Yes, I have everything backed up, that's not my worry...it's having to rebuild my laptop and reinstall everything, and the 12 hours that entails that I'm not interested in.

    Friday, September 16, 2011 2:43 PM
  • On Fri, 16 Sep 2011 14:43:14 +0000, dkb1898 wrote:

    Yes, I have everything backed up, that's not my worry...it's having to rebuild my laptop and reinstall everything, and the 12 hours that entails that I'm not interested in.

    If you have "everything backed up" then I don't understand why you need to
    reinstall everything and that it is going to take you 12 hours to do so?
    Windows Backup in Windows 7 provides the ability to perform a backup from
    which you can do a bare metal restore of your entire system. The OS, your
    installed apps, your documents, and your current config.

    I'm sorry, but anyone who chooses to voluntarily install a new operating
    system without a complete and thorough backup of their entire system in
    this day and age, regardless of any wording on Microsoft's web site,
    especially an OS that isn't even at beta quality yet, has no one to blame
    but themselves if things go pear shaped.


    Paul Adare
    MVP - Identity Lifecycle Manager
    http://www.identit.ca
    A computer program does what you tell it to do, not what you want it to do.

    Friday, September 16, 2011 2:59 PM
  •  

    I'm sorry, but anyone who chooses to voluntarily install a new operating
    system without a complete and thorough backup of their entire system in
    this day and age, regardless of any wording on Microsoft's web site,
    especially an OS that isn't even at beta quality yet, has no one to blame
    but themselves if things go pear shaped.


    Paul Adare
    MVP - Identity Lifecycle Manager
    http://www.identit.ca
    A computer program does what you tell it to do, not what you want it to do.


    I just have my files backed up, I don't do the full backups for a variety of reasons, don't need to because Windows 7 is a rock.

    In this day and age, you can run multiple versions on a single computer through boot. That's what I was prepared to accomplish, the fact that the option never revealed itself is disturbing and misleading. Microsoft really dropped the ball with this and it's not acceptable.

    Friday, September 16, 2011 5:30 PM
  • On Fri, 16 Sep 2011 17:30:11 +0000, dkb1898 wrote:

    I just have my files backed up, I don't do the full backups for a variety of reasons, don't need to because Windows 7 is a rock.

    Windows 7 maybe a rock, however, you were installing a pre-beta operating
    system
    . That has all kinds of possible downsides, all of which could have
    been rectified with a simple system image backup prior to the install.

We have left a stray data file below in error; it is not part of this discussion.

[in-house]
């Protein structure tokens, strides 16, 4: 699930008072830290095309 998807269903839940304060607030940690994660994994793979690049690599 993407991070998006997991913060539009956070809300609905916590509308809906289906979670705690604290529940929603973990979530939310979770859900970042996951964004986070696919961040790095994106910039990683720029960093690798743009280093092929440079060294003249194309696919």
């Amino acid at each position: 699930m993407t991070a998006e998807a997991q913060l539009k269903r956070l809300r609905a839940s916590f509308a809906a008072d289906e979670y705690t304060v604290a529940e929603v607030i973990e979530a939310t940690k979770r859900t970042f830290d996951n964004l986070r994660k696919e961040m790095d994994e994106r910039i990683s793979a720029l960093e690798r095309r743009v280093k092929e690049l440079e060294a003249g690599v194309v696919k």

In this day and age, you can run multiple versions on a single computer through boot. That's what I was prepared to accomplish, the fact that the option never revealed itself is disturbing and misleading. Microsoft really dropped the ball with this and it's not acceptable.

    FWIW, this is exactly the same way that the Windows 7 installer works. If
    you run setup from within Windows, your OS gets upgraded. If you boot from
    install media, you get a choice.


    Paul Adare
    MVP - Identity Lifecycle Manager
    http://www.identit.ca
    An elephant is a mouse with an operating system.

    Friday, September 16, 2011 6:20 PM
  •  

    FWIW, this is exactly the same way that the Windows 7 installer works. If
    you run setup from within Windows, your OS gets upgraded. If you boot from
    install media, you get a choice.


    Paul Adare
    MVP - Identity Lifecycle Manager
    http://www.identit.ca
    An elephant is a mouse with an operating system.

    The install for Windows 7 does NOT work just like that. I've installed it a maybe 5-6 times since the beta, it gives you the option to install on a partition. In fact I did this with the Windows 7 Beta, then RC!!! And I think I even did that from a virtual disk as well because it seems silly to me to create for environmental waste. So I had a lot of trust in the teams that work for Steve Sinofsky. I understand I bear some responsibility here, and luckily I'm a technical guy with hardware, etc.., not just a software engineer. They need to fix that download page ASAP, its just currently unacceptable, and many more will be in much worse shape than I am.

    Needless to say that now instead of playing around with development in Windows 8, I have to hack around to see if I can trick the system with Windows.old, or do a complete reinstall of the OS, my apps, and all my settings!

    Friday, September 16, 2011 9:16 PM